I've been trying for ages to uncover why journalists and journalism always score so badly in surveys and polls about trust - and yet so many of us oldsters continue to read, view, comment and get involved with journalists and journalism. The answer is because, of course, we have either grown up with an expectation that the outputs of journalism will fill part of our day; or we've seen journalism do powerful things. For those of us who grew up with a paper being delivered it's hard to throw off the idea of news (and particular news makers) being part of our mental social network. Friends, almost. Yet now we have the tools to build far closer relationships with those "friends" (rather than the shady yoofy "brand") it's clear - if you talk to a dozen journalists or editors over 40 - that the majority of news makers now running the show really would rather audiences didn't exist - except to pay for the journalism - and certainly the idea that they might become part of the social network of news is genuinely hateful to many of them. Try this editorial conference from the Daily Beast:

I'd say that was a pair of traditionalists. Here's a rough breakdown from Pew (and the ever interesting Rich Gordon) on US news sectors:

Traditionalists (46 percent of American adults) rely almost exclusively on traditional media sources (TV, newspapers, radio). This is the biggest audience in terms of population, and also the oldest (with a median age of 52). They make up half of all the adults who read a newspaper yesterday and an even greater share (60 percent) of adults who watched TV news yesterday. They are the most likely group to be poor, retired and not to have completed high school or college.

Integrators (23 percent of adults) name a traditional medium as their main news source but also go online frequently for news. This group is younger (median age of 44), highly educated (almost half have college degrees compared to just 19 percent of the Traditionalists) and affluent (4 in 10 have household incomes greater than $75,000). They get news from many sources and spend the most time with the news of any of the segments. While using online news sources frequently, they also watch TV news as much as the Traditionalists and are even more likely to read newspapers. The core of this group is made up of Baby Boomers, now 44 to 62 and in the prime of their careers.

Net-Newsers (13 percent of adults) say the World Wide Web is their main news source and use it frequently. Not surprisingly, this is the youngest group (median age of 35) and the best-educated (more than half are college graduates). While almost a decade younger on average than the Integrators, they are comparably affluent. They are the most likely to have online access at work and are slightly more likely than the Integrators to have access to the latest technology (home broadband, digital music players and smart phones).

The Disengaged (14 percent of adults) basically express a lack of interest in news. They are disproportionately young, poor (35 percent have household incomes under $30,000) and poorly educated (seven in 10 have a high school degree or less).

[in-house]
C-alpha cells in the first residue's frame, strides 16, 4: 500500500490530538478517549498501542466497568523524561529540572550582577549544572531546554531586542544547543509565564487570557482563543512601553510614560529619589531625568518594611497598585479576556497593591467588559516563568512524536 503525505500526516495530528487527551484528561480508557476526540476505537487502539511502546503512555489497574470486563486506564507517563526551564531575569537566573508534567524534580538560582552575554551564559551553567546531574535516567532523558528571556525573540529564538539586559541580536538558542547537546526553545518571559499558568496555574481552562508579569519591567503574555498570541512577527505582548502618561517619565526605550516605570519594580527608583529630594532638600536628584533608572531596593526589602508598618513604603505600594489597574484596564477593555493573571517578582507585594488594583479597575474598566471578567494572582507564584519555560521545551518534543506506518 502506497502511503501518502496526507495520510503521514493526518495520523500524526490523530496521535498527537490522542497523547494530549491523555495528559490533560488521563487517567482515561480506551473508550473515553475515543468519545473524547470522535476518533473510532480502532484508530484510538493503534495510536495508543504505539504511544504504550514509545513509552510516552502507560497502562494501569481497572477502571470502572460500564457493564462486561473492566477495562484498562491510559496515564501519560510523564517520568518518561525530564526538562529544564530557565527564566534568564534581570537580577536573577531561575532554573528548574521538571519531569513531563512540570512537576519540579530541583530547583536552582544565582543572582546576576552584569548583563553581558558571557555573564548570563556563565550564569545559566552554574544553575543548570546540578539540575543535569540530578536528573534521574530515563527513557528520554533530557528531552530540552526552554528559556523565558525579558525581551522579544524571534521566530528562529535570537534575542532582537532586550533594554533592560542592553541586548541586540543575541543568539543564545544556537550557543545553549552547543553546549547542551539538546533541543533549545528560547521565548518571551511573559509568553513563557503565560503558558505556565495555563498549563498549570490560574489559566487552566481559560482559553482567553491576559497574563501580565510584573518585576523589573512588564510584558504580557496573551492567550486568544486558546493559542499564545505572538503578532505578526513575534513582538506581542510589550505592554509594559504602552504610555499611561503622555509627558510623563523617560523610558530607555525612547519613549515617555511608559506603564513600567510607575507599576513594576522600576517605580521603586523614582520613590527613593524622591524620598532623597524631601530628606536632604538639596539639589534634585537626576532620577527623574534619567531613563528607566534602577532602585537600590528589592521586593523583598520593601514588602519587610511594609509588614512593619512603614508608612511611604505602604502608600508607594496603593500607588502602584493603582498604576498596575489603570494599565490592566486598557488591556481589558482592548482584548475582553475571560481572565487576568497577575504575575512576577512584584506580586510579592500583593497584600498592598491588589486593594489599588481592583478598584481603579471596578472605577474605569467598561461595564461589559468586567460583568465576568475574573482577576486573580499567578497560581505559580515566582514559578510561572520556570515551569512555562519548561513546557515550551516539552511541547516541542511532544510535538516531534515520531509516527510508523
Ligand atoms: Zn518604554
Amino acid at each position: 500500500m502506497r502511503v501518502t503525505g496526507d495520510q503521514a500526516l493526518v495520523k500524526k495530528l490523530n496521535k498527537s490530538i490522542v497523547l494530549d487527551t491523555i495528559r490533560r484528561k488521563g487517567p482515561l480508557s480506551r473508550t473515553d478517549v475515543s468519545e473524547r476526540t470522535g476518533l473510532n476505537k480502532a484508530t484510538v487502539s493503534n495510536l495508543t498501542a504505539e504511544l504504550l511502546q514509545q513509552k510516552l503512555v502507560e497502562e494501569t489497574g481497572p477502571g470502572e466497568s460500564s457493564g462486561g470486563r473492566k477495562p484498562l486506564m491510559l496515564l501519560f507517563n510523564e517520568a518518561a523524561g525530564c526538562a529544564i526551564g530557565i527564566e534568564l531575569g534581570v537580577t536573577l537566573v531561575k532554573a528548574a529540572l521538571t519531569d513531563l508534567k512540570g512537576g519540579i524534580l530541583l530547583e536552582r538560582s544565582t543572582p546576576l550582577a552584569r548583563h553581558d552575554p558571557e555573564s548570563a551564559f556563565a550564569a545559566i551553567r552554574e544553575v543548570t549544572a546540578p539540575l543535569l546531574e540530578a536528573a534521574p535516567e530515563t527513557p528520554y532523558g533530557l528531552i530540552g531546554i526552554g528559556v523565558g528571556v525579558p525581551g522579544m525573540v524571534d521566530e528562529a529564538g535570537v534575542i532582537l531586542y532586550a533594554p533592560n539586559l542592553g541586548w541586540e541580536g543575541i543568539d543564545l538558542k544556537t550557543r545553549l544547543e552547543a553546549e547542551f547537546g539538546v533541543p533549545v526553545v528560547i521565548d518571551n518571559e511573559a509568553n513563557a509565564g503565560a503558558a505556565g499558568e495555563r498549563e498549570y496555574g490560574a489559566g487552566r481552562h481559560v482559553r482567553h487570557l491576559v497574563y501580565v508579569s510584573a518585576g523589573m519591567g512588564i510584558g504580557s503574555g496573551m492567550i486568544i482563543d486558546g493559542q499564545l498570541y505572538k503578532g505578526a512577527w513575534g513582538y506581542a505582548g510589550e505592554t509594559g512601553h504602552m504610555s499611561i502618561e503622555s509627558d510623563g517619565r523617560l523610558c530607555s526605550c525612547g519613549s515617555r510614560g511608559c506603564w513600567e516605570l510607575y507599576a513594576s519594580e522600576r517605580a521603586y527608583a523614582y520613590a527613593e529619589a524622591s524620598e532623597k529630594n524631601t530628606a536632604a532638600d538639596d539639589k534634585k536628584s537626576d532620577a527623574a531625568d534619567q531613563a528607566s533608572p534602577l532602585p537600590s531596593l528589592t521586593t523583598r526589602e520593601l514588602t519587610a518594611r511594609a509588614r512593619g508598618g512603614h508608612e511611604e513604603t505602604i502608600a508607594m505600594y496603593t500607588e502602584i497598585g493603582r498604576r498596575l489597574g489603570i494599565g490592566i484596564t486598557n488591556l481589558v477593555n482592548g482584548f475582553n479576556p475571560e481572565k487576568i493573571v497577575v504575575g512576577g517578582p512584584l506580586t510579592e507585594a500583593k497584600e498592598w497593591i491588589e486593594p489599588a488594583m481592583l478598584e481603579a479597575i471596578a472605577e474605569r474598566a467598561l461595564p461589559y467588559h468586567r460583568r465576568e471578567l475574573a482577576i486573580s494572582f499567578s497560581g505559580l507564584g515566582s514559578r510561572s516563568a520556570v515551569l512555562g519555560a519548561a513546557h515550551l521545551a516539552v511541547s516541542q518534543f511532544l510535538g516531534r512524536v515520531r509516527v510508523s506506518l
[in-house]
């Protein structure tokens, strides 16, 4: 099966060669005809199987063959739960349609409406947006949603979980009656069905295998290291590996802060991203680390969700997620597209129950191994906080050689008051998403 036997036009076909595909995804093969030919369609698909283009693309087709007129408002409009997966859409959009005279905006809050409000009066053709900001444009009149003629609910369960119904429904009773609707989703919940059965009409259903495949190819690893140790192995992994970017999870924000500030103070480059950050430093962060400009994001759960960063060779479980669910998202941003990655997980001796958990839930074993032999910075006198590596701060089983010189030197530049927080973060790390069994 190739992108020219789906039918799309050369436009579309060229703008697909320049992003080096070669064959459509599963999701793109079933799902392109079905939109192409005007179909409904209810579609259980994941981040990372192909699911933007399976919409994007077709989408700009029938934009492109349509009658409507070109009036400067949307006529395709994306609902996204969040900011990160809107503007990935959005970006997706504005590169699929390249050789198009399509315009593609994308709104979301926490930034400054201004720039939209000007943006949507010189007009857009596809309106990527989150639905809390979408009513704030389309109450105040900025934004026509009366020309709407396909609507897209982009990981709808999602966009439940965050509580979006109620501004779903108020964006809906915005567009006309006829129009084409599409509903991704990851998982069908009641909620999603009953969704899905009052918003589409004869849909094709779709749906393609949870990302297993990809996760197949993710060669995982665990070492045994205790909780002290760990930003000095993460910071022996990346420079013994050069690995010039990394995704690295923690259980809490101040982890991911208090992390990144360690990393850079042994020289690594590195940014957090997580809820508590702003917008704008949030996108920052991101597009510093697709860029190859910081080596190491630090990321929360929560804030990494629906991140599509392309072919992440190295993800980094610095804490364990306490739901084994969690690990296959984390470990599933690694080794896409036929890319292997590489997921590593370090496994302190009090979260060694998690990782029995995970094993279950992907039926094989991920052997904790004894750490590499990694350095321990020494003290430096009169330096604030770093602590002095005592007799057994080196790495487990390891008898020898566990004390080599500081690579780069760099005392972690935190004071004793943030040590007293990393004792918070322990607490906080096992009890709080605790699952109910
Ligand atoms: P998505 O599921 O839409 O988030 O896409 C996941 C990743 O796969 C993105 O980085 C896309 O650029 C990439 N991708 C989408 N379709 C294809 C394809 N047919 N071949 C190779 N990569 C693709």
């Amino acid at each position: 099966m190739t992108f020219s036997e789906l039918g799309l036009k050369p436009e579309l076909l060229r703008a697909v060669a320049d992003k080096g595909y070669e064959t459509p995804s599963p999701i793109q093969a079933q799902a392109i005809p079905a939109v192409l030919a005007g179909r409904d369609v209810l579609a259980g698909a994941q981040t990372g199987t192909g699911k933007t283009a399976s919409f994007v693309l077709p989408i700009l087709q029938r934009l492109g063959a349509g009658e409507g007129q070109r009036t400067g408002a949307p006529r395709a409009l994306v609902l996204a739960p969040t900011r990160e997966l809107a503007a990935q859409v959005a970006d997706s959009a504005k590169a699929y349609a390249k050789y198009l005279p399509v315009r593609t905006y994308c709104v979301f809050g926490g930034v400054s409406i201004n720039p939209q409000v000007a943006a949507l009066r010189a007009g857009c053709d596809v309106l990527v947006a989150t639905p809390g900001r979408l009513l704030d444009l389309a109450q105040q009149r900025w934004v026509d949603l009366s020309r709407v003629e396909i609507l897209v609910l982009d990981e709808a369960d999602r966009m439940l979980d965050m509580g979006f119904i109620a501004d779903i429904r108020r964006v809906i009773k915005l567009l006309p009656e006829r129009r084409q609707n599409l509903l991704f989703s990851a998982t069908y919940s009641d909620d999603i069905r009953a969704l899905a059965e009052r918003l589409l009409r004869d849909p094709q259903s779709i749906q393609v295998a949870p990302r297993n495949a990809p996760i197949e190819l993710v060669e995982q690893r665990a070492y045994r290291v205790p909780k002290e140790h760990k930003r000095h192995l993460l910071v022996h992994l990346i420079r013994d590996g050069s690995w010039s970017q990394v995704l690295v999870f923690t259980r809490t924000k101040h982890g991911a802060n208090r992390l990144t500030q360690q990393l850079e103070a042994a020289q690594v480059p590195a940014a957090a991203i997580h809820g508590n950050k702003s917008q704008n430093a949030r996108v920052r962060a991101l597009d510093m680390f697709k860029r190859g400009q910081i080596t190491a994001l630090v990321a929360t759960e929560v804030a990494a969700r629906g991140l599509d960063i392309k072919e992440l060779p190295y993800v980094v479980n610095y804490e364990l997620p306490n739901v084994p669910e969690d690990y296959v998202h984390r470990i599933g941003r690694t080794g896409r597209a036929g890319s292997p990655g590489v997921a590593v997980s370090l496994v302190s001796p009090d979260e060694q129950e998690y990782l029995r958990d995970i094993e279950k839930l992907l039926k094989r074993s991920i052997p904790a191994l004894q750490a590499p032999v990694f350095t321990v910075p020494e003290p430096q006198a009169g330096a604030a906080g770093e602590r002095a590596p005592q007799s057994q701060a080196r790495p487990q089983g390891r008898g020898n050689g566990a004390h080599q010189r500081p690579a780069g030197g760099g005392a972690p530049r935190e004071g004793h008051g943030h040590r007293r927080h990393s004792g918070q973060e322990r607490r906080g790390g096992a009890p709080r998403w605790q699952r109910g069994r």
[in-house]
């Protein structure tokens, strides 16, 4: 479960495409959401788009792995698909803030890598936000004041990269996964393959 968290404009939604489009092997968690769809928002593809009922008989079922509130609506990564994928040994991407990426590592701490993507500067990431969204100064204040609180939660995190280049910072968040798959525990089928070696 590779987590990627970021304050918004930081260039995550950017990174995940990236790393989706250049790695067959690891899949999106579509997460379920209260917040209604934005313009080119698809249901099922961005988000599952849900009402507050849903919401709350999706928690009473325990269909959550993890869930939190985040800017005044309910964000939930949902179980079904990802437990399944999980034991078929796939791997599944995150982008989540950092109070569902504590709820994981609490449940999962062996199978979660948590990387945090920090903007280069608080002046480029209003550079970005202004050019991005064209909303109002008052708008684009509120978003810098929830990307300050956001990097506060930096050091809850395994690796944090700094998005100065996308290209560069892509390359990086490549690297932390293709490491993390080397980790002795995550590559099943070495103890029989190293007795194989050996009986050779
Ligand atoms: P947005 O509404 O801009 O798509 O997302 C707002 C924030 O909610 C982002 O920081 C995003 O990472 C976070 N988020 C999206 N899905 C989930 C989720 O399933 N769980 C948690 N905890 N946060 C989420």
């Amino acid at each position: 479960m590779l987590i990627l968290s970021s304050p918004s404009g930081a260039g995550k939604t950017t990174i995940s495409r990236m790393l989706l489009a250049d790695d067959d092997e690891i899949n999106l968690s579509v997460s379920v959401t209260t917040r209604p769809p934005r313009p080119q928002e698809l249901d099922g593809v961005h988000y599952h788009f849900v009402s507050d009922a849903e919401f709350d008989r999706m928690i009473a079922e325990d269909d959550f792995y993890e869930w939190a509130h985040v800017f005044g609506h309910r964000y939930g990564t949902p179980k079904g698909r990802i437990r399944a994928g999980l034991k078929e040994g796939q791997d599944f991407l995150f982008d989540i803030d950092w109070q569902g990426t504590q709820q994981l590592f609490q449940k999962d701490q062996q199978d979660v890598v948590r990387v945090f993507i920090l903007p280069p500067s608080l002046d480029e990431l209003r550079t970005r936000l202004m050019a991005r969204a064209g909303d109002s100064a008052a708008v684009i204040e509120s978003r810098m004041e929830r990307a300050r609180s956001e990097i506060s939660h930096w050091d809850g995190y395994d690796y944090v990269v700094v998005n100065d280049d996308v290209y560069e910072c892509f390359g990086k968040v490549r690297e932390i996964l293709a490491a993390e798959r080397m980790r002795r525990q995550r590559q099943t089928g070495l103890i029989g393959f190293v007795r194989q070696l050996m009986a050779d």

(If you do the math, you will find there is another 4 percent of the population who did not name a primary news source or named the Internet as their main source but rarely go online. In terms of their news behaviors, they are probably similar to the Disengaged.

The issue, I suspect, is that however rich the rhetoric, and How to Spend It the threads, those that run, edit or teach the future of newspapers are integrators. They are Generation Betwixt. And all of us in Generation Betwixt suffer from the (Ben) Bradley Effect. Not that we vote for elected officials in a different way than we say we will (in polls). But that somehow we cannot quite throw off the idea of journalism as good for society. The idea that there are still Ben Bradlees out there. That is to say brave editors who go out on a limb (and a budget) to find big stories. Editors (and not single columnists) who don't belong to GroupThink, that Gentleman's Club where the Lists never close. Once it was called Inspiration...
...And even though we suspect that the edict: "follow the money" now means move into PR, we also suspect there are still trusted investigative reporters doing their best if we but knew. So we keep buying journalism in search of this increasingly mythical beast.

There comes a time soon when the Ben Bradlee Effect won't matter.

I guess Obama knows that already.

This is the layercaking of journalism: the world that now bridges professional group citizen journalism and Paul Dacre. The centre cannot hold.

Future's Bright, the Horizon's Orange

London, November 16, 2008
Robin Hunt

In research the horizon recedes as we advance, and is no nearer at sixty than it was at twenty. As the power of endurance weakens with age, the urgency of the pursuit grows more intense... And research is always incomplete.

Isaac Casaubon, genius and scholar. He met Tom Coryat in Paris in 1608.

Crime Writer Kevin Wignall on the E-book